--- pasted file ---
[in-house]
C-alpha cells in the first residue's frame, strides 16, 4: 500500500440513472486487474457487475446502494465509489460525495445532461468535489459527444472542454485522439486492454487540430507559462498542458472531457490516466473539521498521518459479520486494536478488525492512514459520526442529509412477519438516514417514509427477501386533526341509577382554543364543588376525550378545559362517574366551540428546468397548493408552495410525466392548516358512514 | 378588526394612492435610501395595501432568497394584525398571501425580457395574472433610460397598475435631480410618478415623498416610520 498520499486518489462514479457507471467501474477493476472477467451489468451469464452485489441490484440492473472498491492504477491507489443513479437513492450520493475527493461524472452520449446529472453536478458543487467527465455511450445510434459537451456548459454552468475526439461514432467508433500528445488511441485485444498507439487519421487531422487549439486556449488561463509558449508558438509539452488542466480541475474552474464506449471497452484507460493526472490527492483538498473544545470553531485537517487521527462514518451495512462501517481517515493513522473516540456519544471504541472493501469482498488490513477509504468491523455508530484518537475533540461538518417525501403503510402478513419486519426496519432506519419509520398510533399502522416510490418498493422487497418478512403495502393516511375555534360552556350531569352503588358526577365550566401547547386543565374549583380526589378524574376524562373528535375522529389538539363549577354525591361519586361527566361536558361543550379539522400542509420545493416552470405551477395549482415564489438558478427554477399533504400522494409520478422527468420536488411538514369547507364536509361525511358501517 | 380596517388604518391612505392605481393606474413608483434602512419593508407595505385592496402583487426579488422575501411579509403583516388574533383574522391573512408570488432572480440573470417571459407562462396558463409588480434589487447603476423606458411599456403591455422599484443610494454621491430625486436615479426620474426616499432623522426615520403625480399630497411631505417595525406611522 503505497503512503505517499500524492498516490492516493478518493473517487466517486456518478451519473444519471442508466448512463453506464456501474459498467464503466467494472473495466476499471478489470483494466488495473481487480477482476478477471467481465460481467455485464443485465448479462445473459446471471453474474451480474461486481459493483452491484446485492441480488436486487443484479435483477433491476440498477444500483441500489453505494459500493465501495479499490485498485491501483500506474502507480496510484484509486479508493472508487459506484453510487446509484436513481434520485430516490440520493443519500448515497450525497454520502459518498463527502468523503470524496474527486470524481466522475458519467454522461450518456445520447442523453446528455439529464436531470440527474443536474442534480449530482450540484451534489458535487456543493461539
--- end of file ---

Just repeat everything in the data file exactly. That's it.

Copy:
[in-house]
C-alpha cells in the first residue's frame, strides 16, 4: 500500500440513472486487474457487475446502494465509489460525495445532461468535489459527444472542454485522439486492454487540430507559462498542458472531457490516466473539521498521518459479520486494536478488525492512514459520526442529509412477519438516514417514509427477501386533526341509577382554543364543588376525550378545559362517574366551540428546468397548493408552495410525466392548516358512514 | 378588526394612492435610501395595501432568497394584525398571501425580457395574472433610460397598475435631480410618478415623498416610520 498520499486518489462514479457507471467501474477493476472477467451489468451469464452485489441490484440492473472498491492504477491507489443513479437513492450520493475527493461524472452520449446529472453536478458543487467527465455511450445510434459537451456548459454552468475526439461514432467508433500528445488511441485485444498507439487519421487531422487549439486556449488561463509558449508558438509539452488542466480541475474552474464506449471497452484507460493526472490527492483538498473544545470553531485537517487521527462514518451495512462501517481517515493513522473516540456519544471504541472493501469482498488490513477509504468491523455508530484518537475533540461538518417525501403503510402478513419486519426496519432506519419509520398510533399502522416510490418498493422487497418478512403495502393516511375555534360552556350531569352503588358526577365550566401547547386543565374549583380526589378524574376524562373528535375522529389538539363549577354525591361519586361527566361536558361543550379539522400542509420545493416552470405551477395549482415564489438558478427554477399533504400522494409520478422527468420536488411538514369547507364536509361525511358501517 | 380596517388604518391612505392605481393606474413608483434602512419593508407595505385592496402583487426579488422575501411579509403583516388574533383574522391573512408570488432572480440573470417571459407562462396558463409588480434589487447603476423606458411599456403591455422599484443610494454621491430625486436615479426620474426616499432623522426615520403625480399630497411631505417595525406611522 503505497503512503505517499500524492498516490492516493478518493473517487466517486456518478451519473444519471442508466448512463453506464456501474459498467464503466467494472473495466476499471478489470483494466488495473481487480477482476478477471467481465460481467455485464443485465448479462445473459446471471453474474451480474461486481459493483452491484446485492441480488436486487443484479435483477433491476440498477444500483441500489453505494459500493465501495479499490485498485491501483500506474502507480496510484484509486479508493472508487459506484453510487446509484436513481434520485430516490440520493443519500448515497450525497454520502459518498463527502468523503470524496474527486470524481466522475458519467454522461450518456445520447442523453446528455439529464436531470440527474443536474442534480449530482450540484451534489458535487456543493461539